With fuel and transport today awash with acronyms, from your EVs to your LPG, adding another into the mix can feel like creating more noise in an already ear-splitting space.
Nevertheless, HVO is another acronym that’s attracting more attention each day with some describing it as a “revolutionary new super fuel”.
In this quick guide, we explain what HVO actually is, how it’s transforming the way businesses think about powering their equipment, and why it might just be exactly what your business needs in these testing times.
Hydrotreated Vegetable Oil is what’s known as a ‘paraffinic diesel fuel’. Without wishing to dwell too much on the science of it, it’s made via a process called ‘hydrocracking’. Here, hydrocarbon molecules present within raw materials such as vegetable and animal oils are broken down into more simple molecules by releasing hydrogen into a high pressure environment at temperatures approaching 400°C.
The end product – HVO – is a 100% renewable diesel that, at a chemical level, is almost identical to regular diesel. As such, it can be used as an alternative to the standard red and white diesel variants but with a major difference: it can reduce net greenhouse gas emissions by as much as 90%.
In essence, HVO users power their machinery with a fuel that behaves in exactly the same way as diesel but rather than being derived from the polluting remains of dead dinosaurs, it’s derived instead from plant, food, or animal waste.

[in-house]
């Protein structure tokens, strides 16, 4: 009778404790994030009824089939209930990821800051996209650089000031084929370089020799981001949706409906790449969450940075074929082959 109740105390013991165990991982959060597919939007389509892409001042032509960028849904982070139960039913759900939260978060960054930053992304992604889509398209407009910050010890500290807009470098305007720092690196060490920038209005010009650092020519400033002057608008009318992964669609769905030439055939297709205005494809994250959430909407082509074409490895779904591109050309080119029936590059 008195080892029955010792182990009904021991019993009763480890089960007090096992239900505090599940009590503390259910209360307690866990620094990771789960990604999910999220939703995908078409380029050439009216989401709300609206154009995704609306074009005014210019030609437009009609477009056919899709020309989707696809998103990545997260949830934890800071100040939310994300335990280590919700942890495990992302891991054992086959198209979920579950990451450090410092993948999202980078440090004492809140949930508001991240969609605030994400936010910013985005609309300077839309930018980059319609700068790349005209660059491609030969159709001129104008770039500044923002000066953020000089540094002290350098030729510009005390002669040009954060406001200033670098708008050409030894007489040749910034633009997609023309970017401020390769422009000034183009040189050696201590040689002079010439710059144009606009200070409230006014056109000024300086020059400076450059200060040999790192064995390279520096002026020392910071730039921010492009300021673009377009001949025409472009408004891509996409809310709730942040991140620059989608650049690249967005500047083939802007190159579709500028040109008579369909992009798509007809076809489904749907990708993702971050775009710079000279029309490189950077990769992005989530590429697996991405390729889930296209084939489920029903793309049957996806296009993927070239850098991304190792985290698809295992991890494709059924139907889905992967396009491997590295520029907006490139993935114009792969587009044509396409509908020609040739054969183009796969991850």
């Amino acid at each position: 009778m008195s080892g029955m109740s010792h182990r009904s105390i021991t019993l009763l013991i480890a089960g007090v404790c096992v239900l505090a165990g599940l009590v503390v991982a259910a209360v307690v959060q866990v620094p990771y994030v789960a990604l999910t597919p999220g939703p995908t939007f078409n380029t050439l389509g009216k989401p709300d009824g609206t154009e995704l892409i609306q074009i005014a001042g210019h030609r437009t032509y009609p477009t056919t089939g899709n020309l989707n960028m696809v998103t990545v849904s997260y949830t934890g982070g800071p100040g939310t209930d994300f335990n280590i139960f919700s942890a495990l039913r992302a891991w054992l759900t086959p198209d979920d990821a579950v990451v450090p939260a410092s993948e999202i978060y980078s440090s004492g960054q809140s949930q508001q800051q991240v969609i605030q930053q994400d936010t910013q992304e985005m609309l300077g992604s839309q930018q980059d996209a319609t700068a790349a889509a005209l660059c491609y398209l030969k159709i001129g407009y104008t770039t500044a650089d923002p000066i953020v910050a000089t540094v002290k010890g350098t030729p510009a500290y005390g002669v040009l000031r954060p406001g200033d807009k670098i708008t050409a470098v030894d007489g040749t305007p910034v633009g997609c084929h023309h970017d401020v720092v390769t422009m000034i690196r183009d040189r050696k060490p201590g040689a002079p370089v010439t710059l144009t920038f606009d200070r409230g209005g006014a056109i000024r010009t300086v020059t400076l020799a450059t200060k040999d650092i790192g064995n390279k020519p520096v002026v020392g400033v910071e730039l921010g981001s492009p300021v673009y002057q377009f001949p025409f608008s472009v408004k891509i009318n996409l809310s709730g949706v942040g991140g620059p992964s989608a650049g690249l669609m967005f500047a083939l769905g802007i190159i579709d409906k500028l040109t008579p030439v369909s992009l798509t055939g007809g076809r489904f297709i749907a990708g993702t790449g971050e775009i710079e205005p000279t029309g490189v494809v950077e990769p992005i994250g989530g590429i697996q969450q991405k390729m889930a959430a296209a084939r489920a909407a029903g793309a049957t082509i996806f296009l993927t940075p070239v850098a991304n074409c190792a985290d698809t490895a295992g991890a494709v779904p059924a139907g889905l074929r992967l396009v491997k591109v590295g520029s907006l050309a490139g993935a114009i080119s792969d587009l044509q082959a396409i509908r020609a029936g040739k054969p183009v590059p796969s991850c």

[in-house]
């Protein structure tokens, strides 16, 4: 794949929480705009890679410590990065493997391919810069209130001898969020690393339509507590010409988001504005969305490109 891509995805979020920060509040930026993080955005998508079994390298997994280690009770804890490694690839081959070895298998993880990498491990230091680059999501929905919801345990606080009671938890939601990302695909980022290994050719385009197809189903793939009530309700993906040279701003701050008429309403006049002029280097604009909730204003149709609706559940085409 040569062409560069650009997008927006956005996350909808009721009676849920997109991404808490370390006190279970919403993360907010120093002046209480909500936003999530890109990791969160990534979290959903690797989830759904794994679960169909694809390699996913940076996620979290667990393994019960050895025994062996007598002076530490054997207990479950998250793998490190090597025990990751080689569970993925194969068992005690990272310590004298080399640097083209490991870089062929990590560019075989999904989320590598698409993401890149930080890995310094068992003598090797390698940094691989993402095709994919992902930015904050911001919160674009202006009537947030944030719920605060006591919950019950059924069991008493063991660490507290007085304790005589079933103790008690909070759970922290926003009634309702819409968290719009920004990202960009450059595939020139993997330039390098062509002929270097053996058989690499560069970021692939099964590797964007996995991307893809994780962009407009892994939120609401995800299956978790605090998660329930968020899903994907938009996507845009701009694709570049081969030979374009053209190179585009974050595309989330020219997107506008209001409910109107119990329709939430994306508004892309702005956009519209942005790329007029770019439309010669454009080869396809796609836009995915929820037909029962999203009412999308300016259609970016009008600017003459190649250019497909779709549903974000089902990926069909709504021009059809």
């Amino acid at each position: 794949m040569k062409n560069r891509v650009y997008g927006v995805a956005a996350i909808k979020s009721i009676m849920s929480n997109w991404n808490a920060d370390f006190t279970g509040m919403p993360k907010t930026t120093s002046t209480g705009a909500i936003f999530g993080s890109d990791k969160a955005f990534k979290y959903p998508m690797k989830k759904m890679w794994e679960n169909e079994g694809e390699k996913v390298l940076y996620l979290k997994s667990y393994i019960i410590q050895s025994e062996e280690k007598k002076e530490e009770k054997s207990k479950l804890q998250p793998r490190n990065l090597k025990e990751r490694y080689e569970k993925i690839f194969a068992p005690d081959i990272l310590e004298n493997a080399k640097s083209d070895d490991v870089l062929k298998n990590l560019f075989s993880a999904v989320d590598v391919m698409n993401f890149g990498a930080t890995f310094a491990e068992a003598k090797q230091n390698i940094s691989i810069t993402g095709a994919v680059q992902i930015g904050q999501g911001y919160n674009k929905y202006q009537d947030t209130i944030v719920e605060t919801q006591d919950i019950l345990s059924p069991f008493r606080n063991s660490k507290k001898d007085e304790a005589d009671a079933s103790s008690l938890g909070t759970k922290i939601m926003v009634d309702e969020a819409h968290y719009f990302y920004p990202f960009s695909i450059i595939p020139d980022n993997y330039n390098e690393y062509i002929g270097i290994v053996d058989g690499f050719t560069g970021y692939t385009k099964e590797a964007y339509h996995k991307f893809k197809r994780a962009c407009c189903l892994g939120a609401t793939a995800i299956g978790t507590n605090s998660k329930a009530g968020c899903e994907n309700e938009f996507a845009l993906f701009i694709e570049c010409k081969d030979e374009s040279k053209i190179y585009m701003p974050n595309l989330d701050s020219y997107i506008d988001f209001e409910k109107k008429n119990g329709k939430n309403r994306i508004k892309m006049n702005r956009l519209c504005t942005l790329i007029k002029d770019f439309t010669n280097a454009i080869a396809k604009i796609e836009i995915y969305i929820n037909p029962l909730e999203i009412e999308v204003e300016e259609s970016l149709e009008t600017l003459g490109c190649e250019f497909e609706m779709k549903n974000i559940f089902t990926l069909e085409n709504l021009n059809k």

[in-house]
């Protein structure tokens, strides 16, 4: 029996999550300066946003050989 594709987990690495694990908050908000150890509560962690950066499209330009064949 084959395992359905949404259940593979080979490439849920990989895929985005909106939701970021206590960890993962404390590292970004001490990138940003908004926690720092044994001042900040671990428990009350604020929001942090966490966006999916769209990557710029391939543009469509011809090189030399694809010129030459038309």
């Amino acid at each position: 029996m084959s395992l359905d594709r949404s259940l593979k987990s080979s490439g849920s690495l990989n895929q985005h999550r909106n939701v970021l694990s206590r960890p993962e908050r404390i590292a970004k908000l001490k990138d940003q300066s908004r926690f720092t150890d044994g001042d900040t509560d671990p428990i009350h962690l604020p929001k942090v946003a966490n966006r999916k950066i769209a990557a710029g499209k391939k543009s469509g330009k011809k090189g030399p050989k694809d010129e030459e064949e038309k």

It does, and that can put people off initially. Those with experience of first-generation biodiesel will likely have endured poor performance in cold temperatures and general high levels of maintenance.
However, HVO is a second-generation biodiesel. The hydrocracking process described above subjects the raw materials used in HVO production to a more complex refining process, meaning the end-product fuel is both cleaner and higher quality.
As HVO is also fully interchangeable with regular diesel, users need not invest in expensive infrastructure changes nor mechanical retrofits.
At this point, you’re probably starting to see why businesses once reliant on diesel are switching to HVO in their droves. So let’s elaborate on just how compelling the business case it.
With climate change having moved from a peripheral issue to one that sits front and centre on the global agenda, businesses are coming under increased pressure to clean up their acts.
In the UK, 2050 is the date by which the government expects our isles be carbon neutral and the nearer we get to it, the more the pressure will intensify to ‘go green’.
Yet, in the interim, it is not government mandates that should be prompting businesses to lower their future carbon emissions, rather it is the PR opportunities that ‘going green’ present right now. Especially for those enterprises that have traditionally been heavy users of diesel, switching to an alternative that slashes carbon emissions by as much as 90% is newsworthy.
Customers, investors, and suppliers alike will take note and your reputation will receive an almighty boost.
The main argument for biodiesels is an environmental one. Even first-generation biodiesels produce drastically lower carbon emissions but – at a chemical level – they are somewhat different to regular diesel. For the user, this means that they can’t be simply pumped into tanks when the usual stuff runs out.